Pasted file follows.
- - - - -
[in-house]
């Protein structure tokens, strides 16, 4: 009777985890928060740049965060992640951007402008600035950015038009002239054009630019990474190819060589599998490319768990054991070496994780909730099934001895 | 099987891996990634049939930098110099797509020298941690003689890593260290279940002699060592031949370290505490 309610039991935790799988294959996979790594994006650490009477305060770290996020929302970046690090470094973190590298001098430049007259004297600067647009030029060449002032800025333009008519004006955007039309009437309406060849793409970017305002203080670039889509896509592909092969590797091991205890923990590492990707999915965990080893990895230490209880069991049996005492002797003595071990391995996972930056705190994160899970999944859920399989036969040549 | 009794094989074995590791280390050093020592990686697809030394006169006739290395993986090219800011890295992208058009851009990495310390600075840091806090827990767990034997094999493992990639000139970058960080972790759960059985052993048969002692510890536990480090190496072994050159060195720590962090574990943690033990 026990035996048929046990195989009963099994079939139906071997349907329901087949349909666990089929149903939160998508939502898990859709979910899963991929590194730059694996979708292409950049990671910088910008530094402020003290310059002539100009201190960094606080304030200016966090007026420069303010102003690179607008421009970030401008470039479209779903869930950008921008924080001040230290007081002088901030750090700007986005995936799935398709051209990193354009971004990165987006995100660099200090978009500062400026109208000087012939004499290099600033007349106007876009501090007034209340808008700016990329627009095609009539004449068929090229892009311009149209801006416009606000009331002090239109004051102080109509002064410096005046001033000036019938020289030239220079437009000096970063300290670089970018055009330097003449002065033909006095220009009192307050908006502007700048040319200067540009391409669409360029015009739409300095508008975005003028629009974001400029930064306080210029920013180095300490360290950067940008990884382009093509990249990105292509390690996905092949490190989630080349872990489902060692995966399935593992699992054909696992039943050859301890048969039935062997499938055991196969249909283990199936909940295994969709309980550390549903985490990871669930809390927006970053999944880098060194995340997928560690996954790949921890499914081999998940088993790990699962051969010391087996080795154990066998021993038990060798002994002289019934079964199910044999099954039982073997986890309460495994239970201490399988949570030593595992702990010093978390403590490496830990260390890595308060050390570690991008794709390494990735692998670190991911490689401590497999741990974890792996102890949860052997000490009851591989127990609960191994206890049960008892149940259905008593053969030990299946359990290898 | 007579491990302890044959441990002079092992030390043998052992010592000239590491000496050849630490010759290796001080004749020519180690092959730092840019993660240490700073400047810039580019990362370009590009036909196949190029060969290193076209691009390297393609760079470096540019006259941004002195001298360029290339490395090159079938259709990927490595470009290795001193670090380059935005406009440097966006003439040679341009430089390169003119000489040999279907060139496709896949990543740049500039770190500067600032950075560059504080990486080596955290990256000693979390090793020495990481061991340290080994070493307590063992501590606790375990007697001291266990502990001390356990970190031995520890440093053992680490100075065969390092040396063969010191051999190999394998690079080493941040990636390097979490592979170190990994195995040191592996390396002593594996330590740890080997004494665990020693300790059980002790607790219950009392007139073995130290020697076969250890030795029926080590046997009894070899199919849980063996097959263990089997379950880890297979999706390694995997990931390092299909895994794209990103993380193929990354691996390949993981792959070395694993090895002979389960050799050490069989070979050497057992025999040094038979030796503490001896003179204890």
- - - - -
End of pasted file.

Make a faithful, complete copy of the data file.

[in-house]
């Protein structure tokens, strides 16, 4: 009777985890928060740049965060992640951007402008600035950015038009002239054009630019990474190819060589599998490319768990054991070496994780909730099934001895 | 099987891996990634049939930098110099797509020298941690003689890593260290279940002699060592031949370290505490 309610039991935790799988294959996979790594994006650490009477305060770290996020929302970046690090470094973190590298001098430049007259004297600067647009030029060449002032800025333009008519004006955007039309009437309406060849793409970017305002203080670039889509896509592909092969590797091991205890923990590492990707999915965990080893990895230490209880069991049996005492002797003595071990391995996972930056705190994160899970999944859920399989036969040549 | 009794094989074995590791280390050093020592990686697809030394006169006739290395993986090219800011890295992208058009851009990495310390600075840091806090827990767990034997094999493992990639000139970058960080972790759960059985052993048969002692510890536990480090190496072994050159060195720590962090574990943690033990 026990035996048929046990195989009963099994079939139906071997349907329901087949349909666990089929149903939160998508939502898990859709979910899963991929590194730059694996979708292409950049990671910088910008530094402020003290310059002539100009201190960094606080304030200016966090007026420069303010102003690179607008421009970030401008470039479209779903869930950008921008924080001040230290007081002088901030750090700007986005995936799935398709051209990193354009971004990165987006995100660099200090978009500062400026109208000087012939004499290099600033007349106007876009501090007034209340808008700016990329627009095609009539004449068929090229892009311009149209801006416009606000009331002090239109004051102080109509002064410096005046001033000036019938020289030239220079437009000096970063300290670089970018055009330097003449002065033909006095220009009192307050908006502007700048040319200067540009391409669409360029015009739409300095508008975005003028629009974001400029930064306080210029920013180095300490360290950067940008990884382009093509990249990105292509390690996905092949490190989630080349872990489902060692995966399935593992699992054909696992039943050859301890048969039935062997499938055991196969249909283990199936909940295994969709309980550390549903985490990871669930809390927006970053999944880098060194995340997928560690996954790949921890499914081999998940088993790990699962051969010391087996080795154990066998021993038990060798002994002289019934079964199910044999099954039982073997986890309460495994239970201490399988949570030593595992702990010093978390403590490496830990260390890595308060050390570690991008794709390494990735692998670190991911490689401590497999741990974890792996102890949860052997000490009851591989127990609960191994206890049960008892149940259905008593053969030990299946359990290898 | 007579491990302890044959441990002079092992030390043998052992010592000239590491000496050849630490010759290796001080004749020519180690092959730092840019993660240490700073400047810039580019990362370009590009036909196949190029060969290193076209691009390297393609760079470096540019006259941004002195001298360029290339490395090159079938259709990927490595470009290795001193670090380059935005406009440097966006003439040679341009430089390169003119000489040999279907060139496709896949990543740049500039770190500067600032950075560059504080990486080596955290990256000693979390090793020495990481061991340290080994070493307590063992501590606790375990007697001291266990502990001390356990970190031995520890440093053992680490100075065969390092040396063969010191051999190999394998690079080493941040990636390097979490592979170190990994195995040191592996390396002593594996330590740890080997004494665990020693300790059980002790607790219950009392007139073995130290020697076969250890030795029926080590046997009894070899199919849980063996097959263990089997379950880890297979999706390694995997990931390092299909895994794209990103993380193929990354691996390949993981792959070395694993090895002979389960050799050490069989070979050497057992025999040094038979030796503490001896003179204890």